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Segmenting the client base for effective marketing and service Presented to: Securities & Investment Institute Presented by: Martin Heale Date: 19 February.

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Presentation on theme: "Segmenting the client base for effective marketing and service Presented to: Securities & Investment Institute Presented by: Martin Heale Date: 19 February."— Presentation transcript:

1 Segmenting the client base for effective marketing and service Presented to: Securities & Investment Institute Presented by: Martin Heale Date: 19 February 2008

2 © Kleinwort Benson, , page 2 Why segment?  One organisation cannot satisfy the needs and wants of all consumers  In other words, you cannot be all things to all people  However you can discover common wants, needs, behaviours and attitudes, both in your existing client base and in a desired marketplace, and successfully build your business in these clusters or ‘segments’  Is it understanding what the client feels to better service them or is it manipulating them?

3 © Kleinwort Benson, , page 3 Benefits of segmentation  Better matching of customer needs and wants  Enhanced profits – variables in disposable income creates variables is sensitivity to price. Canny businesses understand sensitivities in segments and can raise average prices  Better opportunities for growth – increased level understanding of what customers want and need now, want and need more of, now and in the future  Retention – understand lifecycle of consumer, varying needs and wants at each stage and be primed to respond to these changes at key milestones will undoubtedly aid retention  Growth of share of market and wallet  Targeted marketing and sales activity – less scattergun, more cost effective

4 © Kleinwort Benson, , page 4 We should have been doing this years ago…  Financial services, especially private wealth management slow to catch onto segmentation and its benefits  Surprising we were slow to catch on to segmentation given an abundance of data at individual level and enjoy highly intimate relationships with our clients equipping with us a knowledge of needs, wants, aspirations, behaviours and attitudes that other industries can only dream of!  FMCGs have been doing it longer and better but they would kill for our level of data and the access to and intimacy with the consumer  Segmentation can and will save (and make) time and money – allows us to differentiate between profitable and less profitable clients and therefore enhancing long term profitability of business

5 © Kleinwort Benson, , page 5 Successful segmentation requires  Homogeneity in each segment  Heterogeneity between segments  Segments that are measurable and identifiable  Segments that are actionable and accessible  Segments that are large enough to be profitable

6 © Kleinwort Benson, , page 6 Types of segmentation Geographical  Region  Country  Density of area (i.e urban, semi-urban, rural)  Climate

7 © Kleinwort Benson, , page 7 Types of segmentation Demographical  Age  Sexuality  Gender  Race  Religion  Language  Occupation  Education  Family size  Lifecycle

8 © Kleinwort Benson, , page 8 Types of segmentation Behavioural  Benefits sought  Decision making unit  Product usage rate  Brand loyalty  Product end usage  Readiness to buy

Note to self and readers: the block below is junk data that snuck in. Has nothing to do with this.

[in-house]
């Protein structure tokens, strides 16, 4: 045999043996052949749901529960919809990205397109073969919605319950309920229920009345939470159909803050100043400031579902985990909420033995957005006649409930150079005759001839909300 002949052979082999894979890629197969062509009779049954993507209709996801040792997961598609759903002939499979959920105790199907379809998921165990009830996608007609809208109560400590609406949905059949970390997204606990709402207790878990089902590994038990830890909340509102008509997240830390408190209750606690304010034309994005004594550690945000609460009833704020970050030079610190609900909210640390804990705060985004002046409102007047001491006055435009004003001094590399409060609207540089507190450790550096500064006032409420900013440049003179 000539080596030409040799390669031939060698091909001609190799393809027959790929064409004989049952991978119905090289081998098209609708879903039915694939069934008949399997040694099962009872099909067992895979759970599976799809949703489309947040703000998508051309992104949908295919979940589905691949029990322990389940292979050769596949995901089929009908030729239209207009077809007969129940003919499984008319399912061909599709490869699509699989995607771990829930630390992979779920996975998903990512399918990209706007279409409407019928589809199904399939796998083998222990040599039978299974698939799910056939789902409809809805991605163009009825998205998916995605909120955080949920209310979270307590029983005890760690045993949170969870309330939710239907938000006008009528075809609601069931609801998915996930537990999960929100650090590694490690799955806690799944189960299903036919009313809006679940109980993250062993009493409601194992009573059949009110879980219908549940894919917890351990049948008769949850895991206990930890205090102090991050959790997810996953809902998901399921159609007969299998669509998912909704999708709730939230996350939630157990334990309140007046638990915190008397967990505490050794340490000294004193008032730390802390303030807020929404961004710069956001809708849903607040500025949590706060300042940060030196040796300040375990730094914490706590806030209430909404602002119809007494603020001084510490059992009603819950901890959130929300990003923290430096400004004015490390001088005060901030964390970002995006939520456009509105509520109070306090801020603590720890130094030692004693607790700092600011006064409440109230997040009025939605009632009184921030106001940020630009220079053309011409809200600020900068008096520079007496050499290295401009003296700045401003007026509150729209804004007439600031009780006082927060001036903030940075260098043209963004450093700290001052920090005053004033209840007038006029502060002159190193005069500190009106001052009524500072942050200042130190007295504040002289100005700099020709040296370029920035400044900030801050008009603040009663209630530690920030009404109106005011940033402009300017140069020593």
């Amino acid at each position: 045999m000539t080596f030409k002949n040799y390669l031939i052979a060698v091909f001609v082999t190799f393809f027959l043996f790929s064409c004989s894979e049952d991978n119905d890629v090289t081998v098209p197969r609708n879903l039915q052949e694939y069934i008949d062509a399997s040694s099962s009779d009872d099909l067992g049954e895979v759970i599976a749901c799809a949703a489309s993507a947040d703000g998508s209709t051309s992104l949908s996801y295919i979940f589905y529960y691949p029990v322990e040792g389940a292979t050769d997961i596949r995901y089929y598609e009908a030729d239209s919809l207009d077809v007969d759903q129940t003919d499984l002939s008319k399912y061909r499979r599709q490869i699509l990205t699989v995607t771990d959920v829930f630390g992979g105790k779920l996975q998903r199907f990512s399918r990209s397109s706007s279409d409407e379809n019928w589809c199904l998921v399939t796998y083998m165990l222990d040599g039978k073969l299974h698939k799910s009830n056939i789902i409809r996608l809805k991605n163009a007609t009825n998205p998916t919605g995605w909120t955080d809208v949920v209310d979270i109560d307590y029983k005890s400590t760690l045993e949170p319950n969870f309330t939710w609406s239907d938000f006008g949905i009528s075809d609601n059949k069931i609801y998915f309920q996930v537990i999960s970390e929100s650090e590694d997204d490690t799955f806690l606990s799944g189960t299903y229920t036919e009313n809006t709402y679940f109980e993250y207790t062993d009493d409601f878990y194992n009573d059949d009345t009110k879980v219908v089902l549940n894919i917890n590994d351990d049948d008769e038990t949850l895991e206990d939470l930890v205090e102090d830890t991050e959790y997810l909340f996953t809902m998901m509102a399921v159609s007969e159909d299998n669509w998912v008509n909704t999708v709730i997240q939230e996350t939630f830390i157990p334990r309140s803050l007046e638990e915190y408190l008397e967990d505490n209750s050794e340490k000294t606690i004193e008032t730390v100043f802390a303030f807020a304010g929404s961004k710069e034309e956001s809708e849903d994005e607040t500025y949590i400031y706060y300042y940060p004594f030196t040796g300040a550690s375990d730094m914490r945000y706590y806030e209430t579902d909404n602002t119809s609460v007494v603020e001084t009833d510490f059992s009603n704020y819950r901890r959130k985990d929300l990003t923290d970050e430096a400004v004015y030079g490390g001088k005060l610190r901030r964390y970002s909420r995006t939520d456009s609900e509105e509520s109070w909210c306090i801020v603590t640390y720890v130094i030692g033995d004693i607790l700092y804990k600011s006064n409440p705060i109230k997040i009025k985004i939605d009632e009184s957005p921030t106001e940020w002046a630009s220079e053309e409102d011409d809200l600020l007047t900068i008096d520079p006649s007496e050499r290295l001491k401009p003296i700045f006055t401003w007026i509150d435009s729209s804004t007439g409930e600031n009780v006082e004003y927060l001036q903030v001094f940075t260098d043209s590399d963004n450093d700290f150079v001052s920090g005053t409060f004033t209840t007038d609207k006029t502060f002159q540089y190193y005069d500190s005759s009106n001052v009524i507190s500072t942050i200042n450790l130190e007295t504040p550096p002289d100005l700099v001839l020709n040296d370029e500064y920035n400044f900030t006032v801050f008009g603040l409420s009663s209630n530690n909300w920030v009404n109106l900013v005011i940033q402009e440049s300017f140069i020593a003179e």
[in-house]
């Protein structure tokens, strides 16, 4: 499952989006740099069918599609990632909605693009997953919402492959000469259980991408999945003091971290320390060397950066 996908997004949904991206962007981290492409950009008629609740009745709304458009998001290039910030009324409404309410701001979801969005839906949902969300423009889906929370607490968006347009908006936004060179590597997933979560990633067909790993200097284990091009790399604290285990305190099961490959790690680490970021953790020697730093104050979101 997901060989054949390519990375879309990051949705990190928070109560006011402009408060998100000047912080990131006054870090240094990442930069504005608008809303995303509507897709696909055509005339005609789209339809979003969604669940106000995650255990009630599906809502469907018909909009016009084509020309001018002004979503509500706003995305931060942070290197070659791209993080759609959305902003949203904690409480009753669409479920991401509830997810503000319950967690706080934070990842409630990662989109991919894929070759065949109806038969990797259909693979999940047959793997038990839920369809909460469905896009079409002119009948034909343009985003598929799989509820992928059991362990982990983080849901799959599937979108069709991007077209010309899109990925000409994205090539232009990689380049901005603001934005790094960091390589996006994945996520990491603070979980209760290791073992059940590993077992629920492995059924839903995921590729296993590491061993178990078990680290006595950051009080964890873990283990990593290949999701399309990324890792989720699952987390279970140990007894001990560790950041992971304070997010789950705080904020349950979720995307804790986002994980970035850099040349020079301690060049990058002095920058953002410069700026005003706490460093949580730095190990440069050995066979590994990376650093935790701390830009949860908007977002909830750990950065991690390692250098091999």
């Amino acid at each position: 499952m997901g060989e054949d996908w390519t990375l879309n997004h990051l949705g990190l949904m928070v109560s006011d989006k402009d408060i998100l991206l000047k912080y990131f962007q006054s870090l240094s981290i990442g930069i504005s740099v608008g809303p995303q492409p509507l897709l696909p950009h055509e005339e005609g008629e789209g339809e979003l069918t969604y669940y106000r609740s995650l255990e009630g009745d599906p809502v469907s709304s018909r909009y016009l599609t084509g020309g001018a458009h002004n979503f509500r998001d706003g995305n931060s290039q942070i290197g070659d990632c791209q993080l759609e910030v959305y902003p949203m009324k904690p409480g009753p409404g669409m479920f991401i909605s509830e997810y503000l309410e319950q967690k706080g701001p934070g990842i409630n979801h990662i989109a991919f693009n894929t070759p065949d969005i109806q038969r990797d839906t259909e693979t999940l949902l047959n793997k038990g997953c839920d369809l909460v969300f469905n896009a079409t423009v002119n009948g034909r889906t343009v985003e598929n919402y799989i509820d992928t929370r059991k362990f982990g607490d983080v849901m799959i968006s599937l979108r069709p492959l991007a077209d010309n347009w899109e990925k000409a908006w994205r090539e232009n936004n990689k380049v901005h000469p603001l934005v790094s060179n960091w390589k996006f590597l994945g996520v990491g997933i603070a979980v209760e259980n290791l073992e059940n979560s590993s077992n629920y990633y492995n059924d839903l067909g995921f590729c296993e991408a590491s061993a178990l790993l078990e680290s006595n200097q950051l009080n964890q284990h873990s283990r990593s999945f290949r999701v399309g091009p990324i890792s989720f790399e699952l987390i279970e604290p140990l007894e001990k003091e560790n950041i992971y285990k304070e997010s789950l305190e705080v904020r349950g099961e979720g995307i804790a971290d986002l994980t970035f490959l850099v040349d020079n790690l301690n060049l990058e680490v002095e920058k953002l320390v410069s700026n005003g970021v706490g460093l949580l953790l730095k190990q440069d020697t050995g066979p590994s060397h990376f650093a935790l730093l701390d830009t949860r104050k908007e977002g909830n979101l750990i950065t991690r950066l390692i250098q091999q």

9 © Kleinwort Benson, , page 9 Types of segmentation Top down, bottom up (George Day, 1980)  Top down –Dividing whole market into defined segments  Bottom up –Start with single customer and build on that profile

10 © Kleinwort Benson, , page 10 ‘Bottoms up’ at Kleinwort Benson  Traditional PWM industry segmentation purely by wealth thrown out the window  Existing client base profiled and single profile emerged and developed  Depth segmentation utilised - demographic, behavioural, psychographic analysis  Clearer picture of wants, needs, behaviours and attitudes emerged – position statements  Clearer understanding of how all above affected by lifecycle

11 © Kleinwort Benson, , page 11 ‘Bottoms up’ at Kleinwort Benson  Eight main profiles identified  Internal segment experts or ‘champions’ identified and key teams developed  Deeper mining ongoing to understand further client needs, wants, aspirations, attitudes and behaviours within  Happy realisation our products and services fit segments already or need very little tailoring  Segments however will never take precedence over the ‘individual’  The best banker for the individual, regardless of segment

12 © Kleinwort Benson, , page 12 The difference  Language  Product design  Events planning  “People like people like them”  Matching bankers and clients  Gap analysis  Segmenting the segmentation

13 © Kleinwort Benson, , page 13 Pitfalls of segmentation  Will not deliver on ROI unless based on robust management information strategy and platform  Don’t publicise what could be perceived as pigeonholing – remember Mondeo Man?  Don’t think because you’ve identified a segment that it’s worth targeting for growth, segments have lifecycles and therefore limitations  You don’t necessarily have to create a series of products and services for every single segment – clever companies tailor what they have to the individual needs of each segment or pinpoint common wants and needs

14 © Kleinwort Benson, , page 14 In conclusion  We have always been segmenting in our own minds  Good bankers already understand the triggers for their clients  Segmentation simply formalises great service


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